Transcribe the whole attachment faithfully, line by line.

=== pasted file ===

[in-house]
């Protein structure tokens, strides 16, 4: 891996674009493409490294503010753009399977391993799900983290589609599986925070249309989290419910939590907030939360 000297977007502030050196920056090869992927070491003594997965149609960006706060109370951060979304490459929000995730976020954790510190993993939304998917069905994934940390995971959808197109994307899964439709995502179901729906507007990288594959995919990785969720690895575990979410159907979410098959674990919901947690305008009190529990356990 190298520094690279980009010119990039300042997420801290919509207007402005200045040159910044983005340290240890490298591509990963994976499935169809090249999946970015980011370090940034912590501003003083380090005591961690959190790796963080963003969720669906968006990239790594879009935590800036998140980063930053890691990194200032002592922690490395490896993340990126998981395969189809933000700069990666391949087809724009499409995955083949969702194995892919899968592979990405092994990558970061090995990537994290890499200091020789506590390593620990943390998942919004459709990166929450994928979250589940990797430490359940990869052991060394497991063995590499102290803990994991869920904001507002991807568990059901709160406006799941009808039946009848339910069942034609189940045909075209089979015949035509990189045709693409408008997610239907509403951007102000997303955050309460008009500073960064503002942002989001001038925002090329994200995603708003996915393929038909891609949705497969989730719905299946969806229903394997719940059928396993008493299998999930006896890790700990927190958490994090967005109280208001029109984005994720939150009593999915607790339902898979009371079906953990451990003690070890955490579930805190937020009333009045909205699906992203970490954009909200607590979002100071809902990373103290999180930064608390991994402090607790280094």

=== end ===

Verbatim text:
[in-house]
């Protein structure tokens, strides 16, 4: 891996674009493409490294503010753009399977391993799900983290589609599986925070249309989290419910939590907030939360 000297977007502030050196920056090869992927070491003594997965149609960006706060109370951060979304490459929000995730976020954790510190993993939304998917069905994934940390995971959808197109994307899964439709995502179901729906507007990288594959995919990785969720690895575990979410159907979410098959674990919901947690305008009190529990356990 190298520094690279980009010119990039300042997420801290919509207007402005200045040159910044983005340290240890490298591509990963994976499935169809090249999946970015980011370090940034912590501003003083380090005591961690959190790796963080963003969720669906968006990239790594879009935590800036998140980063930053890691990194200032002592922690490395490896993340990126998981395969189809933000700069990666391949087809724009499409995955083949969702194995892919899968592979990405092994990558970061090995990537994290890499200091020789506590390593620990943390998942919004459709990166929450994928979250589940990797430490359940990869052991060394497991063995590499102290803990994991869920904001507002991807568990059901709160406006799941009808039946009848339910069942034609189940045909075209089979015949035509990189045709693409408008997610239907509403951007102000997303955050309460008009500073960064503002942002989001001038925002090329994200995603708003996915393929038909891609949705497969989730719905299946969806229903394997719940059928396993008493299998999930006896890790700990927190958490994090967005109280208001029109984005994720939150009593999915607790339902898979009371079906953990451990003690070890955490579930805190937020009333009045909205699906992203970490954009909200607590979002100071809902990373103290999180930064608390991994402090607790280094």